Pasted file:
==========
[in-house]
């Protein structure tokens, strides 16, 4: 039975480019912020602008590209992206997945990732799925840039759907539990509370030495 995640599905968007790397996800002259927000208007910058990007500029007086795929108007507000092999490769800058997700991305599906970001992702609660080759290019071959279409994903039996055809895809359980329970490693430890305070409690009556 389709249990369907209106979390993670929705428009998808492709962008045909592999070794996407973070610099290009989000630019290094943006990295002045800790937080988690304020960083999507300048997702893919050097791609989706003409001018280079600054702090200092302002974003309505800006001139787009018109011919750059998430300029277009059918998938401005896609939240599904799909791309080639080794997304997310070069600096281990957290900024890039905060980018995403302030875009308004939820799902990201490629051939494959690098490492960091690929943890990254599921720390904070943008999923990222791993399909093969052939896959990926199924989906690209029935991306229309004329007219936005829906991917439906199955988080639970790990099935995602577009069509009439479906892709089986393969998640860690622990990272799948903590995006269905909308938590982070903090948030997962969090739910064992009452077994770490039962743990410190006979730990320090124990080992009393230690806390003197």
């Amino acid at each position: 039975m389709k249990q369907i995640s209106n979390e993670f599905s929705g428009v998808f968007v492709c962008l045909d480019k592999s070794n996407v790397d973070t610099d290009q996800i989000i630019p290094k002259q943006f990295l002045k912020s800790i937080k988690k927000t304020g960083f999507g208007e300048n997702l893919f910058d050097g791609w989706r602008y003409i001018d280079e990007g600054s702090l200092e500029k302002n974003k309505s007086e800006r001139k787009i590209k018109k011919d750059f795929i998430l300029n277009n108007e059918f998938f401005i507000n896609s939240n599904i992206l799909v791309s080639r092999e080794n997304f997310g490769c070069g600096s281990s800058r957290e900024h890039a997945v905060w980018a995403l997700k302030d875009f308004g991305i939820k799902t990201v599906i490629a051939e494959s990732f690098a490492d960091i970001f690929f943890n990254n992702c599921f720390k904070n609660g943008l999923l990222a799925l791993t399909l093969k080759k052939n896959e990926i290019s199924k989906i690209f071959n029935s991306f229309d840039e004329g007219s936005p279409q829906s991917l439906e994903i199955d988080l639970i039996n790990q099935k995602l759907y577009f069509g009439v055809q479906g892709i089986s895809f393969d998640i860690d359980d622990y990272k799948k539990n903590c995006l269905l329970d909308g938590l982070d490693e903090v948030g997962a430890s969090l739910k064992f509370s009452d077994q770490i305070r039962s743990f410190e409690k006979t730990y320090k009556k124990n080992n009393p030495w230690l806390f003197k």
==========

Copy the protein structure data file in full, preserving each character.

[in-house]
């Protein structure tokens, strides 16, 4: 039975480019912020602008590209992206997945990732799925840039759907539990509370030495 995640599905968007790397996800002259927000208007910058990007500029007086795929108007507000092999490769800058997700991305599906970001992702609660080759290019071959279409994903039996055809895809359980329970490693430890305070409690009556 389709249990369907209106979390993670929705428009998808492709962008045909592999070794996407973070610099290009989000630019290094943006990295002045800790937080988690304020960083999507300048997702893919050097791609989706003409001018280079600054702090200092302002974003309505800006001139787009018109011919750059998430300029277009059918998938401005896609939240599904799909791309080639080794997304997310070069600096281990957290900024890039905060980018995403302030875009308004939820799902990201490629051939494959690098490492960091690929943890990254599921720390904070943008999923990222791993399909093969052939896959990926199924989906690209029935991306229309004329007219936005829906991917439906199955988080639970790990099935995602577009069509009439479906892709089986393969998640860690622990990272799948903590995006269905909308938590982070903090948030997962969090739910064992009452077994770490039962743990410190006979730990320090124990080992009393230690806390003197």
């Amino acid at each position: 039975m389709k249990q369907i995640s209106n979390e993670f599905s929705g428009v998808f968007v492709c962008l045909d480019k592999s070794n996407v790397d973070t610099d290009q996800i989000i630019p290094k002259q943006f990295l002045k912020s800790i937080k988690k927000t304020g960083f999507g208007e300048n997702l893919f910058d050097g791609w989706r602008y003409i001018d280079e990007g600054s702090l200092e500029k302002n974003k309505s007086e800006r001139k787009i590209k018109k011919d750059f795929i998430l300029n277009n108007e059918f998938f401005i507000n896609s939240n599904i992206l799909v791309s080639r092999e080794n997304f997310g490769c070069g600096s281990s800058r957290e900024h890039a997945v905060w980018a995403l997700k302030d875009f308004g991305i939820k799902t990201v599906i490629a051939e494959s990732f690098a490492d960091i970001f690929f943890n990254n992702c599921f720390k904070n609660g943008l999923l990222a799925l791993t399909l093969k080759k052939n896959e990926i290019s199924k989906i690209f071959n029935s991306f229309d840039e004329g007219s936005p279409q829906s991917l439906e994903i199955d988080l639970i039996n790990q099935k995602l759907y577009f069509g009439v055809q479906g892709i089986s895809f393969d998640i860690d359980d622990y990272k799948k539990n903590c995006l269905l329970d909308g938590l982070d490693e903090v948030g997962a430890s969090l739910k064992f509370s009452d077994q770490i305070r039962s743990f410190e409690k006979t730990y320090k009556k124990n080992n009393p030495w230690l806390f003197k």